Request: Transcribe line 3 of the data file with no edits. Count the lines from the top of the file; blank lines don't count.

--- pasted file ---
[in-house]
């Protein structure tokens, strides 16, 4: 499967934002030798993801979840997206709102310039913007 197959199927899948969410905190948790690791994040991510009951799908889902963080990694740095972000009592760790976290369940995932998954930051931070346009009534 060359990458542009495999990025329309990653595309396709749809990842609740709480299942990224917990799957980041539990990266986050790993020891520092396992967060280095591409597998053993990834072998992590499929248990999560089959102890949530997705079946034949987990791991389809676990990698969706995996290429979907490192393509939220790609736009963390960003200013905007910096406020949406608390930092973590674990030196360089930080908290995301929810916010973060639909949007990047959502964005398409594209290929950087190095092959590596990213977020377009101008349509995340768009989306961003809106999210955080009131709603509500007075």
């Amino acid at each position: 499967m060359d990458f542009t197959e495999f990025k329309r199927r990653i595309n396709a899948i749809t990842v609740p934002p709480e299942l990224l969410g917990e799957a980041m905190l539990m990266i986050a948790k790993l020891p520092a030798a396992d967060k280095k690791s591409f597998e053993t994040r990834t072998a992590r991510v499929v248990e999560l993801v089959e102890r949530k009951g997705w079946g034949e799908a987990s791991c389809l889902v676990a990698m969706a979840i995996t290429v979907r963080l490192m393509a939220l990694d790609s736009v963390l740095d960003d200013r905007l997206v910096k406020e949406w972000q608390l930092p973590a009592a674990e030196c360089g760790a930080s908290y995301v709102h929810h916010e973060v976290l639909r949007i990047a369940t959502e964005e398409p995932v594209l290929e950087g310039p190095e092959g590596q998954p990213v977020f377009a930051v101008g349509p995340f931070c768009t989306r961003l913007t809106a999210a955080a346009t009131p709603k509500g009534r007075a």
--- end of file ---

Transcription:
């Amino acid at each position: 499967m060359d990458f542009t197959e495999f990025k329309r199927r990653i595309n396709a899948i749809t990842v609740p934002p709480e299942l990224l969410g917990e799957a980041m905190l539990m990266i986050a948790k790993l020891p520092a030798a396992d967060k280095k690791s591409f597998e053993t994040r990834t072998a992590r991510v499929v248990e999560l993801v089959e102890r949530k009951g997705w079946g034949e799908a987990s791991c389809l889902v676990a990698m969706a979840i995996t290429v979907r963080l490192m393509a939220l990694d790609s736009v963390l740095d960003d200013r905007l997206v910096k406020e949406w972000q608390l930092p973590a009592a674990e030196c360089g760790a930080s908290y995301v709102h929810h916010e973060v976290l639909r949007i990047a369940t959502e964005e398409p995932v594209l290929e950087g310039p190095e092959g590596q998954p990213v977020f377009a930051v101008g349509p995340f931070c768009t989306r961003l913007t809106a999210a955080a346009t009131p709603k509500g009534r007075a």